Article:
This Statement About True Love Will Make My English Teacher Cringe
This week it was chickens.
The backdrop for the life lesson that showed up.
That opportunity to be a better human.
So, there is this chicken club in town.
Every few months I get together with fellow crazies raising chickens in their backyards.
Always, a toe dipper who shows up.
Someone who is thinking about going clucky.
That’s how I encountered a special woman Sunday.
She came to learn about chickens.
And to teach.
She probably doesn’t know that part.
But she did.
A chicken feed, of sorts.
“I’m thinking about building my own coop,” she shared. “I’ll be using pieces of lumber my husband collected for years.”
We had a couple times to visit throughout the evening, this woman and I, between looking at coops, talking feed, and eggs.
Don’t get me started about the delight that is fresh eggs.
Laced throughout the conversation were mentions of this woman’s husband.
He wasn’t at the meeting.
Yet, it was clear he was very much with this woman.
She eventually shared, “he passed away in December.”
The slightest tear pooled in her eyes as she said it, as if she’s been practicing.
To a stranger,
She could get the words out
and not cry.
As she shared a few more stories of her husband, I had to ask,
“What is his name?”
“What is his name?”
I know Mrs. Anfuso, my drill sergeant 8th grade English teacher is cringing.
What’s with using present tense for a man who has been gone almost a year?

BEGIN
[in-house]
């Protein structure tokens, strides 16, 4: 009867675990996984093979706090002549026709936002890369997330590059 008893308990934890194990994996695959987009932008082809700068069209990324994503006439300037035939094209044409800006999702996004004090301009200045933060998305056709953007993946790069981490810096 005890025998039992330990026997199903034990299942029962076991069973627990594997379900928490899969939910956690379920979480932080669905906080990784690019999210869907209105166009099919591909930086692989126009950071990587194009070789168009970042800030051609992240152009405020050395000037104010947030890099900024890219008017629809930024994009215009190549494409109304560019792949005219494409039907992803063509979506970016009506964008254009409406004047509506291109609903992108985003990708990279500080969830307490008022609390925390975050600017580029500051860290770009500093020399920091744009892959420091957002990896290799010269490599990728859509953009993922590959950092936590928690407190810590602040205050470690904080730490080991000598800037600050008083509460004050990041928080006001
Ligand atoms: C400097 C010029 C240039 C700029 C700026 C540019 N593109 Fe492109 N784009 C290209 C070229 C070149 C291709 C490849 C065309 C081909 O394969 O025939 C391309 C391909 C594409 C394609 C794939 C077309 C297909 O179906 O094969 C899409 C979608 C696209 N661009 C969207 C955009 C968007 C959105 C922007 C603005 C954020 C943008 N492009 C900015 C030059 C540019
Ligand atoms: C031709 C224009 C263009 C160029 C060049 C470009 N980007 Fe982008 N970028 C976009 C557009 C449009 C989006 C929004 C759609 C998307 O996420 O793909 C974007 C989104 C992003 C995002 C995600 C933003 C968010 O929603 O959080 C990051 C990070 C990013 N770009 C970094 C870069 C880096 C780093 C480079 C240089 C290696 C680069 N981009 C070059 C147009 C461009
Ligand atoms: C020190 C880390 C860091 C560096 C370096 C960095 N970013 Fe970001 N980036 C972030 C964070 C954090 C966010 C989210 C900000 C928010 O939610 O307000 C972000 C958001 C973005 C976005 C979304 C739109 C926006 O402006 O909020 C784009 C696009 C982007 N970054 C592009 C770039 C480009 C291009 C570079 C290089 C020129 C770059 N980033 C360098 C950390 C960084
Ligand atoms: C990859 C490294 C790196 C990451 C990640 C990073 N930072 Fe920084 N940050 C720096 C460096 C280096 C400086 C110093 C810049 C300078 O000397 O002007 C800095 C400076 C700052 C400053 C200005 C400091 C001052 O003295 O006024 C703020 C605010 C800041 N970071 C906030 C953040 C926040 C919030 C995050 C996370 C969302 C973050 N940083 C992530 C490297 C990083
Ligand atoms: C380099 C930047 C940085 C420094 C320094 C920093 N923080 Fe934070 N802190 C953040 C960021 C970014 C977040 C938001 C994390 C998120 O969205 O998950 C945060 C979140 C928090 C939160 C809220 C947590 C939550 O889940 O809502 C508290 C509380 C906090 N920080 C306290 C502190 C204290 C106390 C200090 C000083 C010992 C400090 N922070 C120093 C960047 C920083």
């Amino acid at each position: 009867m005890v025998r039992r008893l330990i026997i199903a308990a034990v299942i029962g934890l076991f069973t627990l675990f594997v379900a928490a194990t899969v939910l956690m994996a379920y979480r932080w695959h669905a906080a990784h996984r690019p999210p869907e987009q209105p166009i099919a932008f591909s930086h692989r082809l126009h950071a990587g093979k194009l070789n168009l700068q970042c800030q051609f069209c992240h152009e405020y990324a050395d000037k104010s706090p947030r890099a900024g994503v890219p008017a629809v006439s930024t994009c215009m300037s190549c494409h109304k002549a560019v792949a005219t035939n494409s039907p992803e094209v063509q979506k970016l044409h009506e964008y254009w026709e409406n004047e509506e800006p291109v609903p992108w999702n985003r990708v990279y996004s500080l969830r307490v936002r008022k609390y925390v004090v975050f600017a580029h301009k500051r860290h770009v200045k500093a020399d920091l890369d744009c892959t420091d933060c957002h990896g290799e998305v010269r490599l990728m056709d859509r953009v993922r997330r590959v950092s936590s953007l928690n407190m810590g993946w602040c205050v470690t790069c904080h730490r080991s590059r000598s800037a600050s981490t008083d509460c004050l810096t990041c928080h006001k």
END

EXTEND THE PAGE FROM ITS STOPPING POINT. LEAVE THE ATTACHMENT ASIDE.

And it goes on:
I stand by my choice.
Because of this woman,
Who came to talk chicken
But more importantly,
For me, at least,
Came to remind me,
There is no past tense in love.
When you love someone
Really love someone,
When they brand your heart,
Shape your life,
Tattoo your soul.
Past tense doesn’t exist.
There is no “Was” in love.
I suspect you know this, Dear Reader.
You’ve learned to be polite, be correct, to follow convention in public,
With people who you think you should be over this by now.
But you know.
Be it your husband who passed,
Your child who died years ago
The great love that wasn’t meant to blossom into marriage,
There is no “was.”
Sure, an English teacher or polite society might go with past tense.
But when you’ve really loved, Dear Reader, you know they live in your heart as sure as the last minute they were with you.
And that’s why I asked, “What is his name?”
The woman smiled back.
If a smile can say, “you understand and thank you,” this smile of hers surely did.
“His name is Tom,” she said. “His name is Tom.”
This column is for Tom.
For his wife who carries their love in the present tense.
And for you, who is no chicken when it comes to celebrating your own real love.
Love that forever is.
And if you enjoy this column on love, you might like my book–